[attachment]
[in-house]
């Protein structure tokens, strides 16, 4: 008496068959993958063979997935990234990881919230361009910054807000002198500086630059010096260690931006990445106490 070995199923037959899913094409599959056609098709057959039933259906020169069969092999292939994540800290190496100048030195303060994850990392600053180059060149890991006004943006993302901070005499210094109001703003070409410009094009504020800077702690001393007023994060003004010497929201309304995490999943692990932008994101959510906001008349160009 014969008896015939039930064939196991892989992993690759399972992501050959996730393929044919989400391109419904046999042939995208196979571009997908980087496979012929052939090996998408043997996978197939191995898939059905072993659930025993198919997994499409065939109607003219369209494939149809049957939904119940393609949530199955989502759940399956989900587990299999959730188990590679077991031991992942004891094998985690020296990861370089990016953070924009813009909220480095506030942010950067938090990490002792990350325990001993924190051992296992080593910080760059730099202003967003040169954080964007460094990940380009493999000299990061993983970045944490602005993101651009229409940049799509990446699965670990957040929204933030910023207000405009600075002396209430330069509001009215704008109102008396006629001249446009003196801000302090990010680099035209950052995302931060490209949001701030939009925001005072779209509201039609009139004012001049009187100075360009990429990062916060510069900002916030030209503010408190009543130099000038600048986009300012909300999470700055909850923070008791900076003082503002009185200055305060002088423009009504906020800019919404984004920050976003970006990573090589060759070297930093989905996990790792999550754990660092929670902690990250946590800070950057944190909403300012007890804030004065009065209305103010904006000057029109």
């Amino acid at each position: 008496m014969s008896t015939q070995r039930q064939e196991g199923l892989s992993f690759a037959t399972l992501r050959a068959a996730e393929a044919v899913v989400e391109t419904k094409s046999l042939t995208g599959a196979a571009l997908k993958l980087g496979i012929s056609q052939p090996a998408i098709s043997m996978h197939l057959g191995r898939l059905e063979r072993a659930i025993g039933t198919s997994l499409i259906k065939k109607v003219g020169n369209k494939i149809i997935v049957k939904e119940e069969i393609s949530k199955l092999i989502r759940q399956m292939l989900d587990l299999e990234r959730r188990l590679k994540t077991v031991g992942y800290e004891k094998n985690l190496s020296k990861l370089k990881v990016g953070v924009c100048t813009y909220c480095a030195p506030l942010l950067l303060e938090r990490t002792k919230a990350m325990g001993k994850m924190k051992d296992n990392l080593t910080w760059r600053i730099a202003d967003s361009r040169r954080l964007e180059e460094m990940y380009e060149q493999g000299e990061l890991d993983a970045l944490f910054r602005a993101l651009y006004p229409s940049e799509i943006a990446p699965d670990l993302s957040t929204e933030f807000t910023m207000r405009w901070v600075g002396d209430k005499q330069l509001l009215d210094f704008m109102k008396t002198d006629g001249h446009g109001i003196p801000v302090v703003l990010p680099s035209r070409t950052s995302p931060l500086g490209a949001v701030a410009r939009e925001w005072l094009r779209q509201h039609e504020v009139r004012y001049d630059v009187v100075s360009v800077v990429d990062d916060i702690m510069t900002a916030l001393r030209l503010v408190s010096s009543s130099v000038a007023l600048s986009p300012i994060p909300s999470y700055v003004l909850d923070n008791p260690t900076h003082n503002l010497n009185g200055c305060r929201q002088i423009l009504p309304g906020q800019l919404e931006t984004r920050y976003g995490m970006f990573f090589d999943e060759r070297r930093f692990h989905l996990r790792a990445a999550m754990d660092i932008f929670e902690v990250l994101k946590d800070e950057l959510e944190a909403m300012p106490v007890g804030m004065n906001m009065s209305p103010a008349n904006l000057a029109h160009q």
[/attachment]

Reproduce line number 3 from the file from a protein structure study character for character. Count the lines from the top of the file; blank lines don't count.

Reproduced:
């Amino acid at each position: 008496m014969s008896t015939q070995r039930q064939e196991g199923l892989s992993f690759a037959t399972l992501r050959a068959a996730e393929a044919v899913v989400e391109t419904k094409s046999l042939t995208g599959a196979a571009l997908k993958l980087g496979i012929s056609q052939p090996a998408i098709s043997m996978h197939l057959g191995r898939l059905e063979r072993a659930i025993g039933t198919s997994l499409i259906k065939k109607v003219g020169n369209k494939i149809i997935v049957k939904e119940e069969i393609s949530k199955l092999i989502r759940q399956m292939l989900d587990l299999e990234r959730r188990l590679k994540t077991v031991g992942y800290e004891k094998n985690l190496s020296k990861l370089k990881v990016g953070v924009c100048t813009y909220c480095a030195p506030l942010l950067l303060e938090r990490t002792k919230a990350m325990g001993k994850m924190k051992d296992n990392l080593t910080w760059r600053i730099a202003d967003s361009r040169r954080l964007e180059e460094m990940y380009e060149q493999g000299e990061l890991d993983a970045l944490f910054r602005a993101l651009y006004p229409s940049e799509i943006a990446p699965d670990l993302s957040t929204e933030f807000t910023m207000r405009w901070v600075g002396d209430k005499q330069l509001l009215d210094f704008m109102k008396t002198d006629g001249h446009g109001i003196p801000v302090v703003l990010p680099s035209r070409t950052s995302p931060l500086g490209a949001v701030a410009r939009e925001w005072l094009r779209q509201h039609e504020v009139r004012y001049d630059v009187v100075s360009v800077v990429d990062d916060i702690m510069t900002a916030l001393r030209l503010v408190s010096s009543s130099v000038a007023l600048s986009p300012i994060p909300s999470y700055v003004l909850d923070n008791p260690t900076h003082n503002l010497n009185g200055c305060r929201q002088i423009l009504p309304g906020q800019l919404e931006t984004r920050y976003g995490m970006f990573f090589d999943e060759r070297r930093f692990h989905l996990r790792a990445a999550m754990d660092i932008f929670e902690v990250l994101k946590d800070e950057l959510e944190a909403m300012p106490v007890g804030m004065n906001m009065s209305p103010a008349n904006l000057a029109h160009q």